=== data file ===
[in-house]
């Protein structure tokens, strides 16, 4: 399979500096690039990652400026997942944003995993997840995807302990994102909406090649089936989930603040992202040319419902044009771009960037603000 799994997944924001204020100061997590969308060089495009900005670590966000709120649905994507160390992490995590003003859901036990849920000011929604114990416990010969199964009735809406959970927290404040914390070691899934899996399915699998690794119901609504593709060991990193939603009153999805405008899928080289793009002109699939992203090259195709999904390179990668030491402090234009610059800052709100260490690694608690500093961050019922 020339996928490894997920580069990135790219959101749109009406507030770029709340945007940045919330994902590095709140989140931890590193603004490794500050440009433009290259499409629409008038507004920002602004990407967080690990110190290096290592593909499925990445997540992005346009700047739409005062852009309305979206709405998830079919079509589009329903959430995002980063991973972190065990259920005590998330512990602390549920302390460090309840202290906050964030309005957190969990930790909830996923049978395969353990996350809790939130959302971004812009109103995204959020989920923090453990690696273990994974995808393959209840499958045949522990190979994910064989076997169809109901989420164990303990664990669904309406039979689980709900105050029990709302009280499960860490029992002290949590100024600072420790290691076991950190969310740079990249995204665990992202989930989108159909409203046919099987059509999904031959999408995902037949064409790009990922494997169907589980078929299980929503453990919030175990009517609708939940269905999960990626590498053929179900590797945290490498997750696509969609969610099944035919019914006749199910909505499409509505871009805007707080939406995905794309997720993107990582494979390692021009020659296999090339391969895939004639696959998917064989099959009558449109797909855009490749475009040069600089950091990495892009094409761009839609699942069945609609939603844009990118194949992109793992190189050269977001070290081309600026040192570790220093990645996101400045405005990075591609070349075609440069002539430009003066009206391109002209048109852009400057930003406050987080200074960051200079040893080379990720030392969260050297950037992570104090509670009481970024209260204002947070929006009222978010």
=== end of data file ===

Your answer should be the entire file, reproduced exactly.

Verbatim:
[in-house]
């Protein structure tokens, strides 16, 4: 399979500096690039990652400026997942944003995993997840995807302990994102909406090649089936989930603040992202040319419902044009771009960037603000 799994997944924001204020100061997590969308060089495009900005670590966000709120649905994507160390992490995590003003859901036990849920000011929604114990416990010969199964009735809406959970927290404040914390070691899934899996399915699998690794119901609504593709060991990193939603009153999805405008899928080289793009002109699939992203090259195709999904390179990668030491402090234009610059800052709100260490690694608690500093961050019922 020339996928490894997920580069990135790219959101749109009406507030770029709340945007940045919330994902590095709140989140931890590193603004490794500050440009433009290259499409629409008038507004920002602004990407967080690990110190290096290592593909499925990445997540992005346009700047739409005062852009309305979206709405998830079919079509589009329903959430995002980063991973972190065990259920005590998330512990602390549920302390460090309840202290906050964030309005957190969990930790909830996923049978395969353990996350809790939130959302971004812009109103995204959020989920923090453990690696273990994974995808393959209840499958045949522990190979994910064989076997169809109901989420164990303990664990669904309406039979689980709900105050029990709302009280499960860490029992002290949590100024600072420790290691076991950190969310740079990249995204665990992202989930989108159909409203046919099987059509999904031959999408995902037949064409790009990922494997169907589980078929299980929503453990919030175990009517609708939940269905999960990626590498053929179900590797945290490498997750696509969609969610099944035919019914006749199910909505499409509505871009805007707080939406995905794309997720993107990582494979390692021009020659296999090339391969895939004639696959998917064989099959009558449109797909855009490749475009040069600089950091990495892009094409761009839609699942069945609609939603844009990118194949992109793992190189050269977001070290081309600026040192570790220093990645996101400045405005990075591609070349075609440069002539430009003066009206391109002209048109852009400057930003406050987080200074960051200079040893080379990720030392969260050297950037992570104090509670009481970024209260204002947070929006009222978010």